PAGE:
In the cold days of 2011 and the unprecedented heating of the farm land market, a substantial 276-acre tillage and grazing farm in south Tipperary failed to go all the way in its historic sale.
Glencastle House, Kilsheelin, which dates back over 300 years, was eyed up by a number of strong buyers, but failed to sell at auction due to a number of undisclosed factors.
Now, however, with a very bullish market and the summer in full flight, (when the land will shine at its best), the joint agents are hopeful of a sale this time round as all issues have been cleared and a floor has been put on the market price.
This time round too, the sale is by private treaty negotiation rather than auction and the acreage is slightly less — 269 acres or 109 hectares.
The same agents are again in charge — John Shelley of Shelley and Purcell and Dick Collins of Collins O’Meara.
And the guide price is given as €3m — down slightly on the pre-auction guide of €3.25m of early 2011, (and which was considered a high value at the time).
The market has since caught up with expectations and the current price reflects a guide of just over €11,000 per acre — rather modest in current terms, but not too high to frighten off prospective buyers.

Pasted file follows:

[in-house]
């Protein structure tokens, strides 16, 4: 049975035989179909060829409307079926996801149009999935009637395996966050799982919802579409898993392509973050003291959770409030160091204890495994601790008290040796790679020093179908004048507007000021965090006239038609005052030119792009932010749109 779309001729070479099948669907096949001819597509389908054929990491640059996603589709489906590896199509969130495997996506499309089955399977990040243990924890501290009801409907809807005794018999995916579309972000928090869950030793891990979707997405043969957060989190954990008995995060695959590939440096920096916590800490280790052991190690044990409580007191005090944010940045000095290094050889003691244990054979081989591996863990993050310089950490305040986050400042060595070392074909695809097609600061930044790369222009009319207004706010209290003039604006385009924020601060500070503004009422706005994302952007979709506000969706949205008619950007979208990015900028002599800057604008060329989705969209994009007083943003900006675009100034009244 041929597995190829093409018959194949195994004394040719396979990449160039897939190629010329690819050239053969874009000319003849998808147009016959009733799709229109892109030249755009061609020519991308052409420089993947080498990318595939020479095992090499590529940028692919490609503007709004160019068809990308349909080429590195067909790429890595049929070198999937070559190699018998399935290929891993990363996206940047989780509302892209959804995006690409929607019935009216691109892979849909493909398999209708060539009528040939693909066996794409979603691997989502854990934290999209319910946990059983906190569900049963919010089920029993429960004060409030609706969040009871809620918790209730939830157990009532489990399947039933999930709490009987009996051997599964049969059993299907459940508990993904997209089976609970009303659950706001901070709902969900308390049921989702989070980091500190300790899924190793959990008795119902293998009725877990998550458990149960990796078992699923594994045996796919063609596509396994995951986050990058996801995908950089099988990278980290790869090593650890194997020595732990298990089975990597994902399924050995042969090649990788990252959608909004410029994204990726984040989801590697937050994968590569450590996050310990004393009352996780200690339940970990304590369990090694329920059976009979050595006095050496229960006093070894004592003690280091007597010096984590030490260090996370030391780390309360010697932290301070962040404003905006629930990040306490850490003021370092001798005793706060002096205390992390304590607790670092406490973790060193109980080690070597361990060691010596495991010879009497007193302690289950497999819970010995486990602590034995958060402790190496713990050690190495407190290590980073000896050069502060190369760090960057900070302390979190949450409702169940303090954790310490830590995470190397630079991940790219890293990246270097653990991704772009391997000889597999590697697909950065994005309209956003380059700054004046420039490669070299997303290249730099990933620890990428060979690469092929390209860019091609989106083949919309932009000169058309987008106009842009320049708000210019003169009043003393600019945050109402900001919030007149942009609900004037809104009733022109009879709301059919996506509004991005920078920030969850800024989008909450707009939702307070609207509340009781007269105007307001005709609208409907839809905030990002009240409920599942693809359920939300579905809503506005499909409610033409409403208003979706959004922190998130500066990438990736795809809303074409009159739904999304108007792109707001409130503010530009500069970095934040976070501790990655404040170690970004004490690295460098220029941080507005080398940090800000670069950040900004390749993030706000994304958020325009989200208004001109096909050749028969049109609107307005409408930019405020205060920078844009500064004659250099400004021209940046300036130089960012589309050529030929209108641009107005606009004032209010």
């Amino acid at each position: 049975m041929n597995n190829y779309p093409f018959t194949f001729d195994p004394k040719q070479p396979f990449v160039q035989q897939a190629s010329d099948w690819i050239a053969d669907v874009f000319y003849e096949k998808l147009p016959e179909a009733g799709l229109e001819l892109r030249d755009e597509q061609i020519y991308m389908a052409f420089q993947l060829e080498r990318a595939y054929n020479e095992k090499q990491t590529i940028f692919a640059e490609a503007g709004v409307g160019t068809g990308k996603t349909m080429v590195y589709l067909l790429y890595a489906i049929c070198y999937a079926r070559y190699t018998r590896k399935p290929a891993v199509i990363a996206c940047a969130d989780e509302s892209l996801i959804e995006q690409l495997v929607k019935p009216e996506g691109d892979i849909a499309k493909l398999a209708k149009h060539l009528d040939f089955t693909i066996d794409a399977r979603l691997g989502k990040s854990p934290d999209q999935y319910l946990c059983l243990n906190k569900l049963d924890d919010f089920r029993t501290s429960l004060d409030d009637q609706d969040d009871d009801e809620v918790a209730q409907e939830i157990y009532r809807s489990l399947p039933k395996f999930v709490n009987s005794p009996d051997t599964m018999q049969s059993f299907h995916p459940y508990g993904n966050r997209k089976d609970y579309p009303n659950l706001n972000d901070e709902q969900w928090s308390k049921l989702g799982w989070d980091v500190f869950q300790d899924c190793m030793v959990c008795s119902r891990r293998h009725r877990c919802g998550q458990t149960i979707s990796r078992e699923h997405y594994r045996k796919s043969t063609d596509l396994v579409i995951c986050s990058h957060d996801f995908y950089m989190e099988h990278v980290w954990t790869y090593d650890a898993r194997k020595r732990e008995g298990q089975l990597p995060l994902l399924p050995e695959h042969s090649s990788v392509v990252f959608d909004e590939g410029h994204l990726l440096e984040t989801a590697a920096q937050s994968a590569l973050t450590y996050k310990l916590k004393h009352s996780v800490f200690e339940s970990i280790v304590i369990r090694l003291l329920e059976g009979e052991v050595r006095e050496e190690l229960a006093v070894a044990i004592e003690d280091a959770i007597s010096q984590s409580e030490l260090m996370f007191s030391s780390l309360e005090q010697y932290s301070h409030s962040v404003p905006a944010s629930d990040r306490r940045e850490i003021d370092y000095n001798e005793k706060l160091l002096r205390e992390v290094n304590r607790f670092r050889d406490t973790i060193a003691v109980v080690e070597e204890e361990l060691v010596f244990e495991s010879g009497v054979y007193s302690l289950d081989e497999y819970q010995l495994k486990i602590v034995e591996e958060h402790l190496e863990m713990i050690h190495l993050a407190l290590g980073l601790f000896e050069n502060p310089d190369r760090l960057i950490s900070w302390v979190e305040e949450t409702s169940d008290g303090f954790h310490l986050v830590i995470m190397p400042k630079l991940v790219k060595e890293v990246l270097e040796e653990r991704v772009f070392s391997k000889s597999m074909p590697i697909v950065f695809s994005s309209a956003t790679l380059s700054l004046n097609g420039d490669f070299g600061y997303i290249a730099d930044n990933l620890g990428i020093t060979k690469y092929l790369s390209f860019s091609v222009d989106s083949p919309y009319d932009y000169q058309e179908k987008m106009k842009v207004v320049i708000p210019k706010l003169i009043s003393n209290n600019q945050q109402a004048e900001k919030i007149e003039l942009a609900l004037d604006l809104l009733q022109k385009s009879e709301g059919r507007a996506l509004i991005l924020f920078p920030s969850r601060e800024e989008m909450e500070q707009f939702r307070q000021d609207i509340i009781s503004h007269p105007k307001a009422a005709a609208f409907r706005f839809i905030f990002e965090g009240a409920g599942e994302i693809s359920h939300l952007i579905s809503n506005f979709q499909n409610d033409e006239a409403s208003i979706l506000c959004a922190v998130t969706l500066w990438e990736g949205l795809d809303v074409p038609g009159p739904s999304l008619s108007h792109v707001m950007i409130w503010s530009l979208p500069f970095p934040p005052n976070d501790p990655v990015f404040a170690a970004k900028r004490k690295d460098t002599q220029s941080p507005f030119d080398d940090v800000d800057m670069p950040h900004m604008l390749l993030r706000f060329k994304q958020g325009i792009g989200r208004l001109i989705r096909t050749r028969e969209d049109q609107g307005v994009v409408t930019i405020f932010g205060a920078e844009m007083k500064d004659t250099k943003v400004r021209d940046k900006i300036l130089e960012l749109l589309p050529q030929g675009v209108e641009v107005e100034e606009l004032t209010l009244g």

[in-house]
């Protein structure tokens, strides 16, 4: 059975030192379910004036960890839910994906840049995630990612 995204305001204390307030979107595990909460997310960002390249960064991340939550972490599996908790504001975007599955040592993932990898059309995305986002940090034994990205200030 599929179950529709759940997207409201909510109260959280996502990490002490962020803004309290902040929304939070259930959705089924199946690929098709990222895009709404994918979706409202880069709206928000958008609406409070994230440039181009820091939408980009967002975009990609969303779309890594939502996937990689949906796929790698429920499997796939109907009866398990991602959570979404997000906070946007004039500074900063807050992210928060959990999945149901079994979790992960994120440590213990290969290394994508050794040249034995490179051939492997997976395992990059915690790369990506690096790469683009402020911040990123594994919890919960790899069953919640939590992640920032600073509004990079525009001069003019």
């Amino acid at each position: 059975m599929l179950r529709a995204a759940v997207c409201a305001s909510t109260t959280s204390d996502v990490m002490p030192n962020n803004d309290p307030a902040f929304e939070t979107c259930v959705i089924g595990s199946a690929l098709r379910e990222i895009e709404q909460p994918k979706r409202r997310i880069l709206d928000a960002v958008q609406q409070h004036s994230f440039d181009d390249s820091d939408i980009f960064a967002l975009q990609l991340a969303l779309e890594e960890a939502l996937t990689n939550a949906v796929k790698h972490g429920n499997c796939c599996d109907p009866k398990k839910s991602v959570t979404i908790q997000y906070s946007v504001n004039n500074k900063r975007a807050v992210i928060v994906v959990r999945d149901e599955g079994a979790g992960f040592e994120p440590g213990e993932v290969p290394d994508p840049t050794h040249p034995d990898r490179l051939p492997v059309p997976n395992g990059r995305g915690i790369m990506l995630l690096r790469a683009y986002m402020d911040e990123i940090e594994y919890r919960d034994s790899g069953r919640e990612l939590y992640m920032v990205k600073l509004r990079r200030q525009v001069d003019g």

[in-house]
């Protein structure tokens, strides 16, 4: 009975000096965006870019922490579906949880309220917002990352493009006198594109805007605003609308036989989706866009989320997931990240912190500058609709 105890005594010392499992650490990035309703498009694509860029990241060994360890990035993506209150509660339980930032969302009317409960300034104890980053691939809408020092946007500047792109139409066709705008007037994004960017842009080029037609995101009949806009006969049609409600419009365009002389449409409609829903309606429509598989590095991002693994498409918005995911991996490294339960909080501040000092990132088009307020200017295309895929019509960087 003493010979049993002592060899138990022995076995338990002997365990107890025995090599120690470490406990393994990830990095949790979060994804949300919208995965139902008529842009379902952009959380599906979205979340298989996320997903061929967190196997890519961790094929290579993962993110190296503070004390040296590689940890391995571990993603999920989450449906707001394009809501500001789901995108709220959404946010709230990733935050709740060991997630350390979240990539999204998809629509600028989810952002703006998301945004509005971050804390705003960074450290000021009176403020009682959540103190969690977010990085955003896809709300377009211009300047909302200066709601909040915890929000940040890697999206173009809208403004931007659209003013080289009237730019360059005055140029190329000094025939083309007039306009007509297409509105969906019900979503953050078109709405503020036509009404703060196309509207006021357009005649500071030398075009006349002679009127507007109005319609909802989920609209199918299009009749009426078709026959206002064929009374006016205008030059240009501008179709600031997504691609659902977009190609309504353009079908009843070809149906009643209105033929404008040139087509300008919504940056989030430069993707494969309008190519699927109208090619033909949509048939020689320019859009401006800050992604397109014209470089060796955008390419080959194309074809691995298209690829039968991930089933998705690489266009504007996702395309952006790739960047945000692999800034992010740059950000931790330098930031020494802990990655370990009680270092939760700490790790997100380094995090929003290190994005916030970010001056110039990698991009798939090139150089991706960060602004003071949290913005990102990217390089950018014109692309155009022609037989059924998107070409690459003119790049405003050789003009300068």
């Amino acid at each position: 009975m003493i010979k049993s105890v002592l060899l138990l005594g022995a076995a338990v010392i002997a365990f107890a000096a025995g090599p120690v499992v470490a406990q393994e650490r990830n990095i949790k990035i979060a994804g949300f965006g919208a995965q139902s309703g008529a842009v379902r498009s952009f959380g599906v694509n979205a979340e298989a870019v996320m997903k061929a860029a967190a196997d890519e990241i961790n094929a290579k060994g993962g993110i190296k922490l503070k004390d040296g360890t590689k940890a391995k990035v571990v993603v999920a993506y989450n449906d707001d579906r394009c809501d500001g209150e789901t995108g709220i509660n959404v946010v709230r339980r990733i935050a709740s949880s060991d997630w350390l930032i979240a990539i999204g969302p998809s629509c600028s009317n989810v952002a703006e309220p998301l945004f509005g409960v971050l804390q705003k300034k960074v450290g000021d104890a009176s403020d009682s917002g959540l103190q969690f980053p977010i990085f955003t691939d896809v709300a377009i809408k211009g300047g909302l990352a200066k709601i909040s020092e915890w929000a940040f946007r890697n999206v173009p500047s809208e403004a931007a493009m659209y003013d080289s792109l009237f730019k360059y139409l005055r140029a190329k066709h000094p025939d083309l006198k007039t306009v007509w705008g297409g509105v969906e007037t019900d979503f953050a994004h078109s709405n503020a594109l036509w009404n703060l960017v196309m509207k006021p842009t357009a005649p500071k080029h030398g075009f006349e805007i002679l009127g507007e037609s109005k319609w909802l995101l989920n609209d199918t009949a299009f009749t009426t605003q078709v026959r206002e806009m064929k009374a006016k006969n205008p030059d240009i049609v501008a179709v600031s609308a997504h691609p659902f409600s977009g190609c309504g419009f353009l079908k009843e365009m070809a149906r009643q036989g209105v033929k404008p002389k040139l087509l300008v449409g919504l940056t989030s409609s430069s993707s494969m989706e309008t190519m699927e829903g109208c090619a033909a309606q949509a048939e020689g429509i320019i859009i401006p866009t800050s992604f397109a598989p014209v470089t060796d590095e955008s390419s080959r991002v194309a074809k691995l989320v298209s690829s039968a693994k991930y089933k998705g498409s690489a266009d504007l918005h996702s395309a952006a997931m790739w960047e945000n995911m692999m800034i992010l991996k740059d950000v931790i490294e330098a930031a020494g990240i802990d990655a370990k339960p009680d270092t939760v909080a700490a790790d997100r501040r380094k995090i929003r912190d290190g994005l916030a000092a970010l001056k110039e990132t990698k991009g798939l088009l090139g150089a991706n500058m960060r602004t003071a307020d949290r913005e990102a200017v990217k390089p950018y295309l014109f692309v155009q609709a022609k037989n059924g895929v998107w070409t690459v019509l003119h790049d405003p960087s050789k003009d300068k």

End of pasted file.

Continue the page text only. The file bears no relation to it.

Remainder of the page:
The fine, rich tillage land was making up to €2.6m last time round with a highest bidder who instead went on to purchase — and almost immediately sell — a large dairy farm in east Cork.
The exceptional riparian location and quality of ground will not be lost on good tillage farmers and the land is level, fertile and easily managed.
The land runs gently towards the Suir and includes an area of about 30 acres in a mix of deciduous and softwood planting with an annual premium.
The farm has views towards Kilsheelan Castle and is a short drive to the village in a picturesque, rural area and the land runs in one long strip along the banks of the river, with fishing rights that could be worth up to €400,000, says Dick Collins.
The house, which dates from the early 17th century, is separated from the yard by a high wall and backs onto the river.
You can literally hang a fishing rod out of the window. The property last changed hands in the mid-’50s, was a dairy farm up to the late ’70s, when the enterprise shifted to tillage and drystock and it’s a very easily managed and run farm, say the agents.
Access is via a long driveway and road frontage is minimal, but the farm is easily negotiated internally and comes with a clean, comprehensive yard close to the house.
That historic building was built in 1676, shortly after Cromwell’s campaign in Ireland, and has been consistently maintained over the centuries.
It offers five-bedroomed accommodation with a modern and cosy kitchen alongside some grand entertainment rooms.
The “walk-in” purchase includes a yard with large, slatted cubicle house (up to 450 stores were kept here) as well as other large buildings in a tidy courtyard arrangement and including the original Glencastle, whose walls form part of a small outhouse defend the house from the courtyard. The agents are open to offers from interested parties in the region of the guide price.
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